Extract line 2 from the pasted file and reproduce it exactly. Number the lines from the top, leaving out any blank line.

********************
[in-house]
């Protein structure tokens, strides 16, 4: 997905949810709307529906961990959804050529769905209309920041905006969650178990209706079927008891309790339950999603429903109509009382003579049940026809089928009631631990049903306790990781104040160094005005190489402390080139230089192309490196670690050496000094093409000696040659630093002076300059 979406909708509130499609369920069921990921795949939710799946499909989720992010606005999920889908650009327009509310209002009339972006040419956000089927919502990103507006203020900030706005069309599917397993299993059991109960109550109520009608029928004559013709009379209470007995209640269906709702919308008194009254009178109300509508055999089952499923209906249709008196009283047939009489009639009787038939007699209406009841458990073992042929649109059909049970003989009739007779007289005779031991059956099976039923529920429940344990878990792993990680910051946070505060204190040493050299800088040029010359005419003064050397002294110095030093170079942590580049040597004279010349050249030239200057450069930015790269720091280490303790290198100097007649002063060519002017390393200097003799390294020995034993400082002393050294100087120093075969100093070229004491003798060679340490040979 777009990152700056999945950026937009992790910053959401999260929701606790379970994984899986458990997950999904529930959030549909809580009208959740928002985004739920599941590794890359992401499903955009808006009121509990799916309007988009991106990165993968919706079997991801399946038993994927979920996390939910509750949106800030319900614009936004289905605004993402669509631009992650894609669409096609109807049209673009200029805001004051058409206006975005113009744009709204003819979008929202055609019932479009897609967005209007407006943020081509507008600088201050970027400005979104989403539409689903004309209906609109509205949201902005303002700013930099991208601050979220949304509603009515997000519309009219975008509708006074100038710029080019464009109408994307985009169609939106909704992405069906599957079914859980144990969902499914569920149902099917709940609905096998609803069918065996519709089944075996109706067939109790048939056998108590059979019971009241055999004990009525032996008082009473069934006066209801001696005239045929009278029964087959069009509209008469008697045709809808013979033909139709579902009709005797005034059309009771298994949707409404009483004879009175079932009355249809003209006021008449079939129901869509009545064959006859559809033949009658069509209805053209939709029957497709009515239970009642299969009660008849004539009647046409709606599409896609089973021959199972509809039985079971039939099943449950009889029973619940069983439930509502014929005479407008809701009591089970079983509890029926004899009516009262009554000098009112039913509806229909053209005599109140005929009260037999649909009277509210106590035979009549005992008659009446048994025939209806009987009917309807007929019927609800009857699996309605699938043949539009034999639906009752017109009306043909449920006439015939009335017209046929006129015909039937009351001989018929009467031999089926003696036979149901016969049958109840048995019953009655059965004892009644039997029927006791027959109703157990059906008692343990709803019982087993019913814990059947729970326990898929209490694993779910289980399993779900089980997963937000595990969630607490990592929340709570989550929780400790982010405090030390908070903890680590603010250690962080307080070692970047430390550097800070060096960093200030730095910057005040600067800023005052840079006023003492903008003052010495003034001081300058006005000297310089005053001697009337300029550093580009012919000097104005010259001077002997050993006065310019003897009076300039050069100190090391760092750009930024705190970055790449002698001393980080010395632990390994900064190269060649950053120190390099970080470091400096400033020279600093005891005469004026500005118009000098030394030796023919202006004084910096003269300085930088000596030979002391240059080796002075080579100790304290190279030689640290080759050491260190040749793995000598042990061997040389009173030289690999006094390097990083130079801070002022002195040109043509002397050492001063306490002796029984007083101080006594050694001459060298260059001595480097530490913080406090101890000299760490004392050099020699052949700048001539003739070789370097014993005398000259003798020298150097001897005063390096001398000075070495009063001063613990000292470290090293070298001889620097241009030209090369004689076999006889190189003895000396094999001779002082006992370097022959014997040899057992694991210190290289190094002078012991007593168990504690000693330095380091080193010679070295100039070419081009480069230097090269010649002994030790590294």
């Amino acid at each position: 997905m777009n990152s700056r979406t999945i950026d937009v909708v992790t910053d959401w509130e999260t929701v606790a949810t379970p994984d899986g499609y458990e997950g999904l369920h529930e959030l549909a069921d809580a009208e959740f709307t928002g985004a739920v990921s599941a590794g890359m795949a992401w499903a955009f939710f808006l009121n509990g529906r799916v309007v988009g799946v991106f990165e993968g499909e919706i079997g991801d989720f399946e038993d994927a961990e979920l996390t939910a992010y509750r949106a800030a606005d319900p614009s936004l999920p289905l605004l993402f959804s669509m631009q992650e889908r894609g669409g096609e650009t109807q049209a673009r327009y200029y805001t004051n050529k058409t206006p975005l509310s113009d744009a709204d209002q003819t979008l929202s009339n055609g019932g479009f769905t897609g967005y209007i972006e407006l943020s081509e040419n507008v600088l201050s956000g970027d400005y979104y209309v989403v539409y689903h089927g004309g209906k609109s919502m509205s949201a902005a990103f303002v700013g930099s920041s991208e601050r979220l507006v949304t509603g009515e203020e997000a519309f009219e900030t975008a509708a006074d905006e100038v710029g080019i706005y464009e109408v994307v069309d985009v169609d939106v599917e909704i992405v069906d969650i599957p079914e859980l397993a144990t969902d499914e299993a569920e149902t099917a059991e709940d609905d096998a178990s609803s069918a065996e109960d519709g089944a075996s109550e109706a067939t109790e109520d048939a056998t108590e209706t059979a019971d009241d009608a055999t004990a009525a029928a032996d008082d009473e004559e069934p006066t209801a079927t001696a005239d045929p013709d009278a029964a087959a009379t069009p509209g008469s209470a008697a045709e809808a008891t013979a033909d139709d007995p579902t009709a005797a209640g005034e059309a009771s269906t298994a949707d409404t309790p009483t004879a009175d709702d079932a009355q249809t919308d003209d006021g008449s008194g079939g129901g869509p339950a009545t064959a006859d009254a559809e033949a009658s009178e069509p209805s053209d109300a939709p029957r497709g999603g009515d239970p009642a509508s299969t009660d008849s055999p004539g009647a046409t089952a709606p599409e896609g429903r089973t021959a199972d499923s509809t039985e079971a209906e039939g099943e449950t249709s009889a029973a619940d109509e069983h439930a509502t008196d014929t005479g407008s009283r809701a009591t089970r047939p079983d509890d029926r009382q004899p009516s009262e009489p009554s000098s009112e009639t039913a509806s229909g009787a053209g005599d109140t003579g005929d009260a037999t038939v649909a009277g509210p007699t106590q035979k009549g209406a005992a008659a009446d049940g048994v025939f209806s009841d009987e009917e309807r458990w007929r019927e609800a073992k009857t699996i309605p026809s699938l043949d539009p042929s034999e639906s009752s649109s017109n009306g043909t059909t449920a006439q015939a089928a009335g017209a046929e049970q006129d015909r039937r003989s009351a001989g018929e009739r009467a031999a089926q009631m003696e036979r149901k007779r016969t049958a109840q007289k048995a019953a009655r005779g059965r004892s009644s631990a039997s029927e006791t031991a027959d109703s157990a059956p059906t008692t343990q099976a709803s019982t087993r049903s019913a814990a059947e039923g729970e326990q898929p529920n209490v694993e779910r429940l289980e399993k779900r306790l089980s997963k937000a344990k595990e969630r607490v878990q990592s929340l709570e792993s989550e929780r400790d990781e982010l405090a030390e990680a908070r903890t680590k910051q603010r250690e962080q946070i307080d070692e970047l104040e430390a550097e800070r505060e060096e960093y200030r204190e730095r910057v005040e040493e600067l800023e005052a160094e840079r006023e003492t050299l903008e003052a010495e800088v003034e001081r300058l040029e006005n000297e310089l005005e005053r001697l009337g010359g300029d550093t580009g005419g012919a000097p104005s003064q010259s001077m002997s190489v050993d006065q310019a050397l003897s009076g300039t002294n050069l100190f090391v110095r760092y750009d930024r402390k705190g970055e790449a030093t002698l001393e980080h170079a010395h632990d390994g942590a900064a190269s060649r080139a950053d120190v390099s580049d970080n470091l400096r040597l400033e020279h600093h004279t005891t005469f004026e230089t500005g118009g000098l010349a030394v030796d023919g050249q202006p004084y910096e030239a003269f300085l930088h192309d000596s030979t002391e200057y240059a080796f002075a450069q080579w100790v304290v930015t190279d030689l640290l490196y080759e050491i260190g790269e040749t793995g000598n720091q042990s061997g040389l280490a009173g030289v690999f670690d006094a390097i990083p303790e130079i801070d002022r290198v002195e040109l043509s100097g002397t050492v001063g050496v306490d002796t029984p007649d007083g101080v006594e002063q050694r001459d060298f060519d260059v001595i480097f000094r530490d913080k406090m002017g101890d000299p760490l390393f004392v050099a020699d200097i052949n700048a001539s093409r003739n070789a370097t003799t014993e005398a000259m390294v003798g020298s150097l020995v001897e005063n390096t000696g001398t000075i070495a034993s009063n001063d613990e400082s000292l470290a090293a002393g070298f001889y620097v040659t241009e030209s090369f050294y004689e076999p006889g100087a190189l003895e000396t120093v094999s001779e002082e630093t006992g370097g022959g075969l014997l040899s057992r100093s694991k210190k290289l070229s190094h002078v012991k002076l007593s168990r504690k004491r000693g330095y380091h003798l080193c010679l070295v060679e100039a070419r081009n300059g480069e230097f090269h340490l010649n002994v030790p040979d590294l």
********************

């Protein structure tokens, strides 16, 4: 997905949810709307529906961990959804050529769905209309920041905006969650178990209706079927008891309790339950999603429903109509009382003579049940026809089928009631631990049903306790990781104040160094005005190489402390080139230089192309490196670690050496000094093409000696040659630093002076300059 979406909708509130499609369920069921990921795949939710799946499909989720992010606005999920889908650009327009509310209002009339972006040419956000089927919502990103507006203020900030706005069309599917397993299993059991109960109550109520009608029928004559013709009379209470007995209640269906709702919308008194009254009178109300509508055999089952499923209906249709008196009283047939009489009639009787038939007699209406009841458990073992042929649109059909049970003989009739007779007289005779031991059956099976039923529920429940344990878990792993990680910051946070505060204190040493050299800088040029010359005419003064050397002294110095030093170079942590580049040597004279010349050249030239200057450069930015790269720091280490303790290198100097007649002063060519002017390393200097003799390294020995034993400082002393050294100087120093075969100093070229004491003798060679340490040979 777009990152700056999945950026937009992790910053959401999260929701606790379970994984899986458990997950999904529930959030549909809580009208959740928002985004739920599941590794890359992401499903955009808006009121509990799916309007988009991106990165993968919706079997991801399946038993994927979920996390939910509750949106800030319900614009936004289905605004993402669509631009992650894609669409096609109807049209673009200029805001004051058409206006975005113009744009709204003819979008929202055609019932479009897609967005209007407006943020081509507008600088201050970027400005979104989403539409689903004309209906609109509205949201902005303002700013930099991208601050979220949304509603009515997000519309009219975008509708006074100038710029080019464009109408994307985009169609939106909704992405069906599957079914859980144990969902499914569920149902099917709940609905096998609803069918065996519709089944075996109706067939109790048939056998108590059979019971009241055999004990009525032996008082009473069934006066209801001696005239045929009278029964087959069009509209008469008697045709809808013979033909139709579902009709005797005034059309009771298994949707409404009483004879009175079932009355249809003209006021008449079939129901869509009545064959006859559809033949009658069509209805053209939709029957497709009515239970009642299969009660008849004539009647046409709606599409896609089973021959199972509809039985079971039939099943449950009889029973619940069983439930509502014929005479407008809701009591089970079983509890029926004899009516009262009554000098009112039913509806229909053209005599109140005929009260037999649909009277509210106590035979009549005992008659009446048994025939209806009987009917309807007929019927609800009857699996309605699938043949539009034999639906009752017109009306043909449920006439015939009335017209046929006129015909039937009351001989018929009467031999089926003696036979149901016969049958109840048995019953009655059965004892009644039997029927006791027959109703157990059906008692343990709803019982087993019913814990059947729970326990898929209490694993779910289980399993779900089980997963937000595990969630607490990592929340709570989550929780400790982010405090030390908070903890680590603010250690962080307080070692970047430390550097800070060096960093200030730095910057005040600067800023005052840079006023003492903008003052010495003034001081300058006005000297310089005053001697009337300029550093580009012919000097104005010259001077002997050993006065310019003897009076300039050069100190090391760092750009930024705190970055790449002698001393980080010395632990390994900064190269060649950053120190390099970080470091400096400033020279600093005891005469004026500005118009000098030394030796023919202006004084910096003269300085930088000596030979002391240059080796002075080579100790304290190279030689640290080759050491260190040749793995000598042990061997040389009173030289690999006094390097990083130079801070002022002195040109043509002397050492001063306490002796029984007083101080006594050694001459060298260059001595480097530490913080406090101890000299760490004392050099020699052949700048001539003739070789370097014993005398000259003798020298150097001897005063390096001398000075070495009063001063613990000292470290090293070298001889620097241009030209090369004689076999006889190189003895000396094999001779002082006992370097022959014997040899057992694991210190290289190094002078012991007593168990504690000693330095380091080193010679070295100039070419081009480069230097090269010649002994030790590294």